Getting your website and web pages indexed by a search engine is a highlight essential SEO feature, considering how pages that aren’t indexed cannot be ranked. Google must index your website to get any organic traffic. No one can find your content organically otherwise. You might have even submitted a URL to Google regarding indexing, but no result. This could be owed to a wide array of reasons.
The first step to fix an indexing problem is to diagnose the reason why the problem exists. To know that, you need to first look into your site and see which pages aren’t being indexed. You can do this via multiple methods like using the site operator, checking your overall indexation status, and more.
If your pages aren’t being indexed, there could be a reason behind it. Google’s guidelines might not match the content of the page, your page could be difficult for the google search bot to crawl through or others. If your indexed page count is showing a dip, this could be brought on by a penalty from Google, your content is deemed irrelevant, or by having difficult pages that cannot be crawled through.
This is why you need to begin by understanding why your pages aren’t getting indexed and then work on a strategy to fix them. Here are 5 of the most common reasons pages don’t get indexed:
Your pages aren’t loading right:
Google crawlers don’t take well to your site if it takes an eternity to load. If a crawler encounters slow loading speeds, it will likely not index the site at all. If you experience frequent downtime of your serves or if your domain has recently expired, you might be experiencing this low loading speed. You can use an HTTP header status checking tool which allows you to determine the proper status of your server. The correct and acceptable header status is 200 and if you see 3xx,4xx, or 5xx errors, you need to instantly get cracking, as these are not good news in terms of URLs you want to be indexed.
Changes in backend programming or server settings can result in a change of domain, subdomain, or a change in the URLs of a site. Search engines might have indexed the old site but if the changed URL or domain is not redirected correctly, a lot of pages could be de-indexed. If a copy of the old site can still be visited, you can map out the 301 redirects to the corresponding URLs. Unfortunately, if you cannot visit the old sites, getting the new URLs can be quite difficult.
If your site has too much-duplicated content on it, it might confuse the search engines and make the bots give up on indexing your website. Multiple URLs on your site that return to the same content can also pose a threat. Fixing duplicated content involves implementing canonical tags, 301 redirects, noindex meta tags, and more. These might end up decreasing the pages that are indexed, but often it is not a major concern. It might be a good thing overall, for all these methods only de-index pages you do not need anymore. Double-check to see if this fix of duplicated content is the only thing causing your pages to be de-indexed or if there’s another, a bigger factor involved.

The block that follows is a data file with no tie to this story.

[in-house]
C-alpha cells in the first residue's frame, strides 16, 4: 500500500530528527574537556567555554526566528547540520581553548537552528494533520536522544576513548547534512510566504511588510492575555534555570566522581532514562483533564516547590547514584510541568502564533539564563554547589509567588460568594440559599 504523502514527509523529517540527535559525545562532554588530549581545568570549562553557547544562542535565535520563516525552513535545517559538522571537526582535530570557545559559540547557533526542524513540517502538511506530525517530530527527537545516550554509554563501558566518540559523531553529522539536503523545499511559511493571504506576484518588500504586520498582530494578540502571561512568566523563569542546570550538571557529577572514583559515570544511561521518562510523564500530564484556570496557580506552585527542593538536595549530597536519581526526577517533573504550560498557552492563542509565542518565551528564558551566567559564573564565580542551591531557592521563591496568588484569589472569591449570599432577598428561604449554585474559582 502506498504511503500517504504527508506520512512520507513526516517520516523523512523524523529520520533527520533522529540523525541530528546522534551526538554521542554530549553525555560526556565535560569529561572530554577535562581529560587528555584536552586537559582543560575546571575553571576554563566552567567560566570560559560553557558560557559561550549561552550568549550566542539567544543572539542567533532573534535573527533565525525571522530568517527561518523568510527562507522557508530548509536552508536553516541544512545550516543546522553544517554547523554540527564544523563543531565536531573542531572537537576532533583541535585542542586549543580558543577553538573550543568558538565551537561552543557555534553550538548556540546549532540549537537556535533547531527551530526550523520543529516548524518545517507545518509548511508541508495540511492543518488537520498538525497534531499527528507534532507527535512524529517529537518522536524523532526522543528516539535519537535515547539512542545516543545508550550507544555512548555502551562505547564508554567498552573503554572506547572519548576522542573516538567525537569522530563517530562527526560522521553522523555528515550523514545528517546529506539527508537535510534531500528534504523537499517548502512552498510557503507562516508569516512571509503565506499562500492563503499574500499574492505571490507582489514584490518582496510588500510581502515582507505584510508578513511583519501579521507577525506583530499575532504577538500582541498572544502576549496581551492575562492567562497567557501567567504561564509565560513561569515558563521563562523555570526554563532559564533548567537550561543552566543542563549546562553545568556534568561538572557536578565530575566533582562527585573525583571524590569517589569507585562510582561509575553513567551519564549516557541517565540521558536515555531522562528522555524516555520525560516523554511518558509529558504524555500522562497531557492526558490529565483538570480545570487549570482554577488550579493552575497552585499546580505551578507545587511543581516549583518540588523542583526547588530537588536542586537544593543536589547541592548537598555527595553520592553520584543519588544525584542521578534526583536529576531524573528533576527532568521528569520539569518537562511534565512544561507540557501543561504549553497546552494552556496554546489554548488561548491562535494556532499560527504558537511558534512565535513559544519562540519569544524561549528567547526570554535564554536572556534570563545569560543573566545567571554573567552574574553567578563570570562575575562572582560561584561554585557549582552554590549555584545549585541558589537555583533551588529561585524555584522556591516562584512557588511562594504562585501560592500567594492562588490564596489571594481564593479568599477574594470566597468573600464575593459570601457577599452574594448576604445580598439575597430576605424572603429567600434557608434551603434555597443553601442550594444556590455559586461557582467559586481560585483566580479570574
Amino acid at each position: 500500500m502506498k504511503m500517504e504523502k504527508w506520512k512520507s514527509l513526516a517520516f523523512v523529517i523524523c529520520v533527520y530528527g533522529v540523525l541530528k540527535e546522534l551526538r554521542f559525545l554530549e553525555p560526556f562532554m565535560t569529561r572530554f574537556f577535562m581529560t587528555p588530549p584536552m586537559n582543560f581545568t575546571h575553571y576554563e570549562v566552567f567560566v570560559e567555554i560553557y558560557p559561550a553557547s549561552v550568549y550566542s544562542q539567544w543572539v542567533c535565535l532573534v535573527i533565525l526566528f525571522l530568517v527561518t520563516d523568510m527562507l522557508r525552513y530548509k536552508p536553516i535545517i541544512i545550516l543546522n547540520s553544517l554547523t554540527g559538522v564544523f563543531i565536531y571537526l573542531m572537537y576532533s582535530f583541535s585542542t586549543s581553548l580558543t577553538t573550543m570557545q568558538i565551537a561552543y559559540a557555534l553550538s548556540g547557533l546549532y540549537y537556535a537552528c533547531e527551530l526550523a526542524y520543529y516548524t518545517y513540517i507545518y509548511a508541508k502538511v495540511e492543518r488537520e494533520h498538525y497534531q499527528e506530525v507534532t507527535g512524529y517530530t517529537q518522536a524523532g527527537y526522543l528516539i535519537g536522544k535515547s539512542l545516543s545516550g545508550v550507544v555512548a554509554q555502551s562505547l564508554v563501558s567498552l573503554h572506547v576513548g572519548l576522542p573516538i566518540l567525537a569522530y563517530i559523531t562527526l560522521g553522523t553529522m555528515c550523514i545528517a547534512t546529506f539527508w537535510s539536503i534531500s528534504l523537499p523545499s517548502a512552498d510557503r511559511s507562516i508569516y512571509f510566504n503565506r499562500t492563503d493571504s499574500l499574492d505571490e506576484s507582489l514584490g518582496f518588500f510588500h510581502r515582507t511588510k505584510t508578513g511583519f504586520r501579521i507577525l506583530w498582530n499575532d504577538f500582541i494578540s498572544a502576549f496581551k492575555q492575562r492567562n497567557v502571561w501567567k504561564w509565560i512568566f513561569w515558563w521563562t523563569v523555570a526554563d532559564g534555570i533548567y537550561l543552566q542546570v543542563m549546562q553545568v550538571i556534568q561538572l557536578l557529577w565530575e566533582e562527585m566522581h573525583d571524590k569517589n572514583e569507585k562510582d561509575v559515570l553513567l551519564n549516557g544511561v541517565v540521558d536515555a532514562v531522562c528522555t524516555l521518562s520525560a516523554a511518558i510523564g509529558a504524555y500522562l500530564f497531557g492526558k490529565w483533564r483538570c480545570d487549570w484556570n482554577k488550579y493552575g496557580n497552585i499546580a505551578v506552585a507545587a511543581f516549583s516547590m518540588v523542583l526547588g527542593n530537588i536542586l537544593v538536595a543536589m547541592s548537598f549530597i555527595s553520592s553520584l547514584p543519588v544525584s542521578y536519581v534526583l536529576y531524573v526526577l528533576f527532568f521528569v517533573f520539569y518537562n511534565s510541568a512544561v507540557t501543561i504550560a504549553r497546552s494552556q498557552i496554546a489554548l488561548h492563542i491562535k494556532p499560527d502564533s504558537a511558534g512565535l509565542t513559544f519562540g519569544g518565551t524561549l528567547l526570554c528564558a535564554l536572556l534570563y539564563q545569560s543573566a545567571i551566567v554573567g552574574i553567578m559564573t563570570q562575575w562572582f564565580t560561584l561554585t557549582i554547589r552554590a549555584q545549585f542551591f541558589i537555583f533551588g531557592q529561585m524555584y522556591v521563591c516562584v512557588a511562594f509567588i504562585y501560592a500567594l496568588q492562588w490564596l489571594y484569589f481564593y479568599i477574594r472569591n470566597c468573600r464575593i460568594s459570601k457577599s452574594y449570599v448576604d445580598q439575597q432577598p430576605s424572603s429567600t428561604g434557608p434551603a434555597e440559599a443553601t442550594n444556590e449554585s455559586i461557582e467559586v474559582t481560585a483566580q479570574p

Pages that are timing out:
Sometimes, if your host has frequent outages, it could mean that the site isn’t getting crawled. Some servers have bandwidth restrictions that are laid down due to budgets that constrict you from getting servers with higher bandwidth. If your pages are timing out, you need to look into your host server and get an upgrade if that’s the factor causing your pages from getting crawled and indexed. Sometimes, there might be a hardware issue causing your pages to time out, and upgrading the hardware processing can help resolve it. If there is a severe bandwidth issue, get a server upgrade. If it is a hardware issue, double-check for server caring technologies and if an anti-DDOS software is in place, relax the settings or whitelist Google from being blocked. Ensure that you don’t whitelist fake google bots.
Your site got de-indexed:
This is the worst scenario for your website, getting hit with a penalty from google. If your site got deindexed, you would know about it. If there is a site with a shady history linked to yours, it could be that a manual penalty is preventing the site from getting indexed, meaning you would have to work very hard to get it indexed again. You would have to go over your entire website and go on the defensive, doing everything you can to avoid any further penalties or factors keeping your pages from being indexed.
Once you’ve worked out which pages and URLs aren’t being indexed and what is preventing this from happening, you need to do everything to get Google or other search engines to notice those URLs. Getting indexed on Google is one of the most essential factors dictating many attributes like authority, ranking, and overall traffic. Therefore you will need to take on expert help to fix this big hole in your website’s ship to popularity.